For transfers to ARIN from another RIR, the other RIR must verify the source as the authorized resource holder, and the recipient may request up to 24‑month supply of IPv4 addresses. Status at the other RIRs. APNIC, adopted. A similar policy, not this exact text, but similar in intent. LACNIC, panel discussion at LACNIC 16. And similar Inter‑RIR policy under discussion at RIPE. Staff assessment. Staff will use the date of transfer approval in terms of the setting of the windows, the timing in this policy. The 12‑month waiting period will deter flipping IPv4 address space by IPv4 transfers. Other RIR communities should consider that this will not affect the source outside of the ARIN region for address coming in to the region.
The phrase “reciprocal, compatible, needs‑based policies” ensures that both RIRs have compatible Inter‑RIR policies and general Number Resource policies that are needs‑based. Implementation: Resource impact? Major. Careful coordination between the RIRs on DNS issues and updates for Inter‑RIR transfers. I’ll note this activity is already underway because of 2011‑1. There is with any Inter‑RIR transfer policy zone fragmentation, DNS synchronization, administration and operational issues regarding reverse addressing. There is, of course, resource certification implications that are quite similar, because it’s also hierarchical. Updated guidelines and staff training when necessary.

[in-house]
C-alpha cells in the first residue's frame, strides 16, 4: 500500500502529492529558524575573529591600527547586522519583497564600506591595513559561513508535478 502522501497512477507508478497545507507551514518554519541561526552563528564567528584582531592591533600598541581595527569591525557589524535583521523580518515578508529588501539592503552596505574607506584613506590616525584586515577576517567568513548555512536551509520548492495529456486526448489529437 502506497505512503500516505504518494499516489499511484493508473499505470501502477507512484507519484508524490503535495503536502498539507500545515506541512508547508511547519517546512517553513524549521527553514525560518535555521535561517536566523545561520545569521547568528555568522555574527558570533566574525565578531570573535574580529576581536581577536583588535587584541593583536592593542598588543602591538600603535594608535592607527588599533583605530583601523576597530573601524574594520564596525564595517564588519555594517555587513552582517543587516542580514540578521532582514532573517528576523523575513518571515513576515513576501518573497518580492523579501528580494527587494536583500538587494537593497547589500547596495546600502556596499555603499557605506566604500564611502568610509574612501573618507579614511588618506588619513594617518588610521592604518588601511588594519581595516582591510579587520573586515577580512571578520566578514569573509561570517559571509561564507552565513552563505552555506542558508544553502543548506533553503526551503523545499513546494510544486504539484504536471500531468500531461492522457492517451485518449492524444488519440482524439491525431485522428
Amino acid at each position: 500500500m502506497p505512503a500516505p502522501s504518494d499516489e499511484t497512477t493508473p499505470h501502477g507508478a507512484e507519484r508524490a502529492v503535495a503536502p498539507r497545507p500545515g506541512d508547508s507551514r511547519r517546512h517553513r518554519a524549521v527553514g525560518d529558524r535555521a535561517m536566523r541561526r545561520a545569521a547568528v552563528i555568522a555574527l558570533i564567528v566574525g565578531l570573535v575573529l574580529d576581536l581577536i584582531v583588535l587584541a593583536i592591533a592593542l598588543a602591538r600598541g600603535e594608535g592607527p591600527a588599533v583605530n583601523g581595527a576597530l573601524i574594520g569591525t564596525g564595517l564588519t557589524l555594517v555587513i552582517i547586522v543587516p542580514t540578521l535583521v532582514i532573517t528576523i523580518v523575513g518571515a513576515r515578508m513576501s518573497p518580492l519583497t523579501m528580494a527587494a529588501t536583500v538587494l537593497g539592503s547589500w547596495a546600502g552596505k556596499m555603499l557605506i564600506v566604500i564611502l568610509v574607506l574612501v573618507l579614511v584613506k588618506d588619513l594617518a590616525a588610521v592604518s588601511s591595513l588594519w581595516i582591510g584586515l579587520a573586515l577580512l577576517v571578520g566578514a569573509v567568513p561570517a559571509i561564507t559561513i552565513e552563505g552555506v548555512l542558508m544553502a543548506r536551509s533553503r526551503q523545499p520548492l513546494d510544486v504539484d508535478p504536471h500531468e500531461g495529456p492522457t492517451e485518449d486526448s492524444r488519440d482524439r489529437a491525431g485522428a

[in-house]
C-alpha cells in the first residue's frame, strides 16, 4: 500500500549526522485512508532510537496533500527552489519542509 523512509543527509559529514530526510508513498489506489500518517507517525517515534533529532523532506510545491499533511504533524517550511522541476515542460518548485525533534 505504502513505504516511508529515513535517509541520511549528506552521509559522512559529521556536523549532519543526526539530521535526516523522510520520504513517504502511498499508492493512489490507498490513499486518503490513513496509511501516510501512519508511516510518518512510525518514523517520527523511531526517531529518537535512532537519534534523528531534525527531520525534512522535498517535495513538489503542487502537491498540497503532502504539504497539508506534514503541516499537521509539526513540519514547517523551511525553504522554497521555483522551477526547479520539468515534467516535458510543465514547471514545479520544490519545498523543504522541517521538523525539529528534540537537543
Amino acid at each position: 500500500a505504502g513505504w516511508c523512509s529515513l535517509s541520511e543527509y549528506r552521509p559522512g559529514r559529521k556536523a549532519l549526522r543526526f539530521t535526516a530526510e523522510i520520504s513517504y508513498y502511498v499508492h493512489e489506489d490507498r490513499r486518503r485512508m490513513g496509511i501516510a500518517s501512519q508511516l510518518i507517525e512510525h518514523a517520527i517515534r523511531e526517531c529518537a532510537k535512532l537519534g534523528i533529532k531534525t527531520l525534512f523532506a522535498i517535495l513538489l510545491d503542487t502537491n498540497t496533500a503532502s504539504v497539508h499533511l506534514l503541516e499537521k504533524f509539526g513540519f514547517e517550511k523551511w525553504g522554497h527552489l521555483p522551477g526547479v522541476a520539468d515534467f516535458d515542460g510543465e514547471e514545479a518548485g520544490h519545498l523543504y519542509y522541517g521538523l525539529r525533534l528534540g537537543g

Legal assessment. No legal concerns regarding the policy except for some logical suggestions counsel has made to the policy text regarding interregion transfers. Other changes to policy appear to have solved the prior legal concerns that were expressed in the review. PPML discussion. Nine posts by five people. None in favor, none against. Question of how exhaustion of ARIN’s IPv4 space is defined in the policy.